The rubber stamp has a mind of its own. WESTMINSTER JOURNAL
WALTER BAGEHOT, the 19th-century scholar of Britain's unwritten constitution, once declared that ``the best cure for admiring'' the House of Lords ``is to go and see it.'' Over the years, the upper house of the ``mother of parliaments'' has been considered a citadel of aristocratic reaction, a ``Sunset Boulevard'' for politicians of pensionable age, and a constitutional rubber stamp. But despite such barbs and brickbats, the House of Lords has survived. In recent years it has even appeared to flourish. Now, suddenly, it is a focus of argument.
The stimulus for this surge of controversy about a chamber that traces its origins back to the Middle Ages was a decision by Prime Minister Margaret Thatcher last month to summon an army of hereditary peers from the countryside to dig her out of a political fix. She asked them to vote down a threatened rebellion in Lords over her plan to reform the system of local taxes and replace them with a per capita, or poll, tax.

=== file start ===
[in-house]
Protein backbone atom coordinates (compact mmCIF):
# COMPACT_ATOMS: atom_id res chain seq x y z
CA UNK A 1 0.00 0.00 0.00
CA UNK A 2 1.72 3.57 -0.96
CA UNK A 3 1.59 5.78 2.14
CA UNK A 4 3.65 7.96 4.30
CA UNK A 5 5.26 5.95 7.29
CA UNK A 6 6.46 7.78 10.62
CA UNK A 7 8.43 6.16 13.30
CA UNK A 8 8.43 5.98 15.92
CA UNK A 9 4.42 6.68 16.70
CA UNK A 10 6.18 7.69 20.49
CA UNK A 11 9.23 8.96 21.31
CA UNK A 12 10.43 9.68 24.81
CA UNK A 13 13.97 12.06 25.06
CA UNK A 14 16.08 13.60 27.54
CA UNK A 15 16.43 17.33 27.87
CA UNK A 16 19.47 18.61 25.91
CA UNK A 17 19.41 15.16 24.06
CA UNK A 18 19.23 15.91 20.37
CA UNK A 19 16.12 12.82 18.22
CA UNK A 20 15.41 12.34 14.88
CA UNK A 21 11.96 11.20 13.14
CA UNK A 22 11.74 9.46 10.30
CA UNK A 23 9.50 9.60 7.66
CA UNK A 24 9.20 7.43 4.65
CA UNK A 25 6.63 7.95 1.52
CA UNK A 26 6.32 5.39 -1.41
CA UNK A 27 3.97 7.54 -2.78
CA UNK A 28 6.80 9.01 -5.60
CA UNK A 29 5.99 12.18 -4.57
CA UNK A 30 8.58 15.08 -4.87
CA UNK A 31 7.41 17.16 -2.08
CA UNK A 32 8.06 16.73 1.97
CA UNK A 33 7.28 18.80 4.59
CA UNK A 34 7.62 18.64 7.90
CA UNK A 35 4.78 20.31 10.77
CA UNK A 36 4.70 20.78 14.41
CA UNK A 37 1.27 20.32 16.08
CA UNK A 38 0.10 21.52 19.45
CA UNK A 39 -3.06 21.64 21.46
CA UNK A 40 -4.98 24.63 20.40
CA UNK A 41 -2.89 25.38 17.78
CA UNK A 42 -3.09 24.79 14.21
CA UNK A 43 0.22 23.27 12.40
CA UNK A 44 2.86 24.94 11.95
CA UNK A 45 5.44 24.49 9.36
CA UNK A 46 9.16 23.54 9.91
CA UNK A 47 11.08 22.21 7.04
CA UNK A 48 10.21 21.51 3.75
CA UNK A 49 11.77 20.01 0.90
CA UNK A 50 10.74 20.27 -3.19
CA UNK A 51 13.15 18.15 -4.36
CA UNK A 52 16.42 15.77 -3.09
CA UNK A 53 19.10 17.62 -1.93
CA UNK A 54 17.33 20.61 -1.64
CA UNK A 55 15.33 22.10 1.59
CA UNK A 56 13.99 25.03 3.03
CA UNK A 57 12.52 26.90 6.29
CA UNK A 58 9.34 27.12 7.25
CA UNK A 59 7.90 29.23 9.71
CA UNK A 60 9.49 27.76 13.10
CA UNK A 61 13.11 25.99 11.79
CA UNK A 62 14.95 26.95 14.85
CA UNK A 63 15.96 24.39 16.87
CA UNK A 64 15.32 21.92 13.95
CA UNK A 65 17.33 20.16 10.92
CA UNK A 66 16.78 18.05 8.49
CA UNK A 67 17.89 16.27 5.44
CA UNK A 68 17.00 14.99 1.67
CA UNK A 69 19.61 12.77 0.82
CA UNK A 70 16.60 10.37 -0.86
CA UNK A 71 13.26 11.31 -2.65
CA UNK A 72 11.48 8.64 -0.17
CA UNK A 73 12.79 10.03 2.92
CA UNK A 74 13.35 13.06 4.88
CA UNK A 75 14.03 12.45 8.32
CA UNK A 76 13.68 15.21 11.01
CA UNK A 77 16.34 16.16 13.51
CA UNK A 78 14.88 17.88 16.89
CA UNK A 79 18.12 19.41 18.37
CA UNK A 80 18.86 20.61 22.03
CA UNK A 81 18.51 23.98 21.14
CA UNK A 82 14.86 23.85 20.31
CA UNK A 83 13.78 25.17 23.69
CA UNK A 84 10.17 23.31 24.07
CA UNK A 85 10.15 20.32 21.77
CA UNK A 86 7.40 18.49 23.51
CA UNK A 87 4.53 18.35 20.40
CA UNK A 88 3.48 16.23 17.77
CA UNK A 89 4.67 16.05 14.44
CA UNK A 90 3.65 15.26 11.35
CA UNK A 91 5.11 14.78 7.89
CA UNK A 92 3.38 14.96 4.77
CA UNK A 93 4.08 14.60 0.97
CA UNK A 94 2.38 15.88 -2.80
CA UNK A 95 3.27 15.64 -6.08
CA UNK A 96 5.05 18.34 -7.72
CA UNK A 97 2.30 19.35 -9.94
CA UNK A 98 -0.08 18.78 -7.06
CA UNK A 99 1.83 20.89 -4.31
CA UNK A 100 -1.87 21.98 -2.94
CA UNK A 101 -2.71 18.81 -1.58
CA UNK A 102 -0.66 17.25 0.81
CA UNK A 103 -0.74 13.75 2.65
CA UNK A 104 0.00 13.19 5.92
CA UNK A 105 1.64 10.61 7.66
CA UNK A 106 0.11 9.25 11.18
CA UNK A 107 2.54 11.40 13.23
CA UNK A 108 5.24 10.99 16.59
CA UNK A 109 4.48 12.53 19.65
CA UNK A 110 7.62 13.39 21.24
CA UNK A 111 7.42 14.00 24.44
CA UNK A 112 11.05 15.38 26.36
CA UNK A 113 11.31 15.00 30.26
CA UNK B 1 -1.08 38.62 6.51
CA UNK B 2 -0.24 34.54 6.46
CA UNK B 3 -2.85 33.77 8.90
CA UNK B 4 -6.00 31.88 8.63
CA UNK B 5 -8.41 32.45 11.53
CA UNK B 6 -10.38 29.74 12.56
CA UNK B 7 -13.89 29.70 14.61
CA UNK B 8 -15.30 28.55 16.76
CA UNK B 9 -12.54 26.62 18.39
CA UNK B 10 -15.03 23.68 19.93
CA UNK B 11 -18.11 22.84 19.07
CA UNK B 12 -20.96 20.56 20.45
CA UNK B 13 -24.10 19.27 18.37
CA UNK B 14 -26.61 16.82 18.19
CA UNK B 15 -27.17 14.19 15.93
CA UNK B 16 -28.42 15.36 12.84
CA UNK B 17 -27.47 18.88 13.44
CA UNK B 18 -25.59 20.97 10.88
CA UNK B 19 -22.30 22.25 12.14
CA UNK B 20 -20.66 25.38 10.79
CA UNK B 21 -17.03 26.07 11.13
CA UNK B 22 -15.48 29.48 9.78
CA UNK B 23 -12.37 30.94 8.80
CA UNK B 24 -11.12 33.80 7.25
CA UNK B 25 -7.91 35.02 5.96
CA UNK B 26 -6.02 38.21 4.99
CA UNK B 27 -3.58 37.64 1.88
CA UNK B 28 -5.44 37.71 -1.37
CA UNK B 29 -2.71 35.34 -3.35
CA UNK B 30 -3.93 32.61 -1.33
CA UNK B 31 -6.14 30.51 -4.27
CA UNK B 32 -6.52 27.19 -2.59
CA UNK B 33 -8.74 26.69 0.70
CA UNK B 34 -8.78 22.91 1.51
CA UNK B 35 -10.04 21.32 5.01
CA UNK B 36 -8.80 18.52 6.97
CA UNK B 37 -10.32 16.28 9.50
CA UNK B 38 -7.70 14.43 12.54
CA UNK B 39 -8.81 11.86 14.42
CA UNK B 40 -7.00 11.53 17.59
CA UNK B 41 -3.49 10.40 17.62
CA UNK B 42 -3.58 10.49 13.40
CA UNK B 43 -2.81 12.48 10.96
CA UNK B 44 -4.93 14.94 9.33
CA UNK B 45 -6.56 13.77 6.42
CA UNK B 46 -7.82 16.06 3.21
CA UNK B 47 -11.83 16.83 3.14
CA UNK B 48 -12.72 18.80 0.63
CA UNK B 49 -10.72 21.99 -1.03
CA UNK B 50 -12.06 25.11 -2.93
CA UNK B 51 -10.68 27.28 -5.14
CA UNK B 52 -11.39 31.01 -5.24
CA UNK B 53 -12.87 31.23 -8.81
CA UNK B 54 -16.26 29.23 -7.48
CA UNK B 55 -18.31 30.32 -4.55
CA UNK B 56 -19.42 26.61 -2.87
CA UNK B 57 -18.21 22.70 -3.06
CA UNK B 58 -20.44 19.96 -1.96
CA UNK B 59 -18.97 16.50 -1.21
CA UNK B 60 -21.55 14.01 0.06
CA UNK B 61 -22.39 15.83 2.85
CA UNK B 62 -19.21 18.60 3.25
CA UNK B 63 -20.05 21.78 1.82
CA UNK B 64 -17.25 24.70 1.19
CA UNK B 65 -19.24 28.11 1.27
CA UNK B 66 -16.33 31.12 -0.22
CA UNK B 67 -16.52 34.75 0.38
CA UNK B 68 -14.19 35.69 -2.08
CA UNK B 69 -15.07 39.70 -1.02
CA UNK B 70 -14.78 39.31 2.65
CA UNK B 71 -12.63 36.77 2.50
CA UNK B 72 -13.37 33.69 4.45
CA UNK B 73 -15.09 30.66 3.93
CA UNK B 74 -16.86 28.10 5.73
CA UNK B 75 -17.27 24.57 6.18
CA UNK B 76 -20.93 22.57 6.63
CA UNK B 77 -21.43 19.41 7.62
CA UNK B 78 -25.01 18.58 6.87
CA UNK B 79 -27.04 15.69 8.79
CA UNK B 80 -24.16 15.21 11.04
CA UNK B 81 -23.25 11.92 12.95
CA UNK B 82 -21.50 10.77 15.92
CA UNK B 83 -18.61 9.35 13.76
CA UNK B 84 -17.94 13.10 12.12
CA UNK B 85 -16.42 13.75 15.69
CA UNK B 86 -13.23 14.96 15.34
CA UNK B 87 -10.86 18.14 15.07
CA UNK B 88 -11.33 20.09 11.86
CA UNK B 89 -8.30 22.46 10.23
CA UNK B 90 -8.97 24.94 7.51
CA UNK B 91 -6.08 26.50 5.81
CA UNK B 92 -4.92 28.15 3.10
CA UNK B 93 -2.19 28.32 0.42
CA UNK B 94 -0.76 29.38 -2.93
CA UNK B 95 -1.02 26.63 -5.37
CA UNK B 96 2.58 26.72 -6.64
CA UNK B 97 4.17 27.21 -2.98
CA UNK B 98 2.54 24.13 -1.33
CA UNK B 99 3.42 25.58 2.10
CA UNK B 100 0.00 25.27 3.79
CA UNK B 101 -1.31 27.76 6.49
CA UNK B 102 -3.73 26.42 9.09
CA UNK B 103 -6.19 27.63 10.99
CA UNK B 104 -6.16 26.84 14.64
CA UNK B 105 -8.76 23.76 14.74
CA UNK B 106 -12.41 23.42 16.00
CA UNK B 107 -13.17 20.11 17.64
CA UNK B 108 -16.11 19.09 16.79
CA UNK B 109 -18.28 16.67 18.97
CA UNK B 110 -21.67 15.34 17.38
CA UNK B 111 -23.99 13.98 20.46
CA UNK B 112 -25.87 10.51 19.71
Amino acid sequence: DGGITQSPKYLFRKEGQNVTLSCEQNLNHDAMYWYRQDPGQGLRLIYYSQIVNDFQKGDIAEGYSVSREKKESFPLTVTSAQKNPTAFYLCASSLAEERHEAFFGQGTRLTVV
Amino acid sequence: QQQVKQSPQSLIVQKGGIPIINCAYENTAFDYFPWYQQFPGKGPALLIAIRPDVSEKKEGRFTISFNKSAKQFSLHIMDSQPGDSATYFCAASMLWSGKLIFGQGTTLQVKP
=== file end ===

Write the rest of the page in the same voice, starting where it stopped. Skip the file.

When these Tory ``back-woodsmen'' - most of whom never darken the portals of the upper chamber from one year's end until the next - arrived to do their Tory duty by voting down an amendment of the poll tax bill, Britons were reminded that the House of Lords remains an undemocratic body with a built-in right-wing majority.
Tony Benn, a radical Labour MP who renounced his family title as Lord Stansgate in the early 1960s in order to remain an active politician, used the incident to expound his view that the Lords should be abolished.
Mrs. Thatcher, Mr. Benn believes, has hastened the day when the Lords must bow to the modern era and either accept drastic reform or quit the parliamentary stage altogether.
The ``other place,'' as the upper chamber is known to members of the House of Commons, used to be the dominant wing of Parliament. But its powers were greatly weakened by reform acts in the 19th century, and all but wiped out in 1911 when the elected lower house won control of financial legislation.
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